The relative ease with which employers have announced these 401(k) cuts is also a reminder of how 401(k) plans may offer less protections to employees than defined benefit pension plans. As union official Jesse Sanchez, who works at Goodyear, one of the companies recently announcing cuts, remarked, “this just goes to show what can happen when a company sweetens its 401(k) plan while it eliminates its more traditional defined benefit program — there’s no protection.” Sanchez has always viewed 401(k) plans as a supplement to a traditional company pension; now he is even more convinced of that.
And now for some of the perks that have survived our current economic decline: aside from benefits like flex time, family leave, and on-site day care, which are common if not common enough, workers at Edelman, a global public relations firm based in New York and Chicago, have a few additional perks. (See Carol Kleiman’s Working column.) Edelman has instituted an annual employees awards program that provides one week of extra vacation and $1,000 for 10 employees each year to “pursue a passion.” To qualify, employees submit in writing exactly what they dream of doing. Edelman also offers its Chicago employees monthly on-site manicures and massages. High-tech firms continue to lead the way in extra and more off-beat perks: The Omni Group, a Seattle software company, was considered a perks leader back in 1997 when it installed a big-screen TV, game systems and a Foosball table. Today its 25 employees enjoy two big-screen TVs, two pinball machines, a pool table, free home maid service, free in-house massages and two meals a day cooked by an on-site chef. (See Seattle Times article.) Another Seattle technology company, Aventail, raised the employee contribution for certain health plans but still offers a Friday beer cart, subsidized gym memberships, on-site massages, bus allowances and free sodas. It’s no secret why companies choose these kind of lifestyle-oriented benefits, however: According to The Omni Group’s president, “It’s a business strategy…One of our original goals was to free people’s time so they could work more.” Companies also hope that these extra perks will help retain quality employees, as the cost of training replacements can be very high, especially in some specialized workplaces.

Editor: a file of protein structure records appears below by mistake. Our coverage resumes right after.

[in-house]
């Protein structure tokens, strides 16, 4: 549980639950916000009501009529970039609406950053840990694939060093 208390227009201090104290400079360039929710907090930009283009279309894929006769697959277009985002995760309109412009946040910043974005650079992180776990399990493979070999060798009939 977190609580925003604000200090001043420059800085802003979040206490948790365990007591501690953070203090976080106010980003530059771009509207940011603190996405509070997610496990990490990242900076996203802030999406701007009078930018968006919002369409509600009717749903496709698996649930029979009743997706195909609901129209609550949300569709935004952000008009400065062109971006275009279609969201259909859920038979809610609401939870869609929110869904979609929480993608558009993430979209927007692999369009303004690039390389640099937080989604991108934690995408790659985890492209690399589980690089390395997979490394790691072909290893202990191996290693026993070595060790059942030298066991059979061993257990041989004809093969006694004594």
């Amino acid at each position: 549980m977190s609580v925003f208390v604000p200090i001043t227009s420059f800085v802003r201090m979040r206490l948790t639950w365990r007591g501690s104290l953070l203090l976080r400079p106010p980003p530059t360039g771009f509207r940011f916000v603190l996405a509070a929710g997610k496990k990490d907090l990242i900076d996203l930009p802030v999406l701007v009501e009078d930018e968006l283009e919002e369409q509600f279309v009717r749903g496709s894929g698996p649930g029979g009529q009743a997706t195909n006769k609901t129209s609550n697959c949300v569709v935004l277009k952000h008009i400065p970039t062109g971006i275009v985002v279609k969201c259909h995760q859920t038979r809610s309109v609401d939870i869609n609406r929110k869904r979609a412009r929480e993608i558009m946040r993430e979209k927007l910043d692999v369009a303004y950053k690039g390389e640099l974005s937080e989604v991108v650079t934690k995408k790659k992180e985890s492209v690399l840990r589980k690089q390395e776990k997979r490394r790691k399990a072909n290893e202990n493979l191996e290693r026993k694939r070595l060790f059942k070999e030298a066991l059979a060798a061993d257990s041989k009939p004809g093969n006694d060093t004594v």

While a massage or a manicure is certainly no real substitute for a 401(k) contribution or health care subsidy, in workplaces where those benefits are already necessary to attract talented employees, they can make certain companies stand out above the rest. Let’s hope that enough companies continue to retain attractive benefit packages that even the companies facing financial difficulties in these tough economic times will be forced to find some other place to make cuts, instead of compromising the retirement plans of their employees.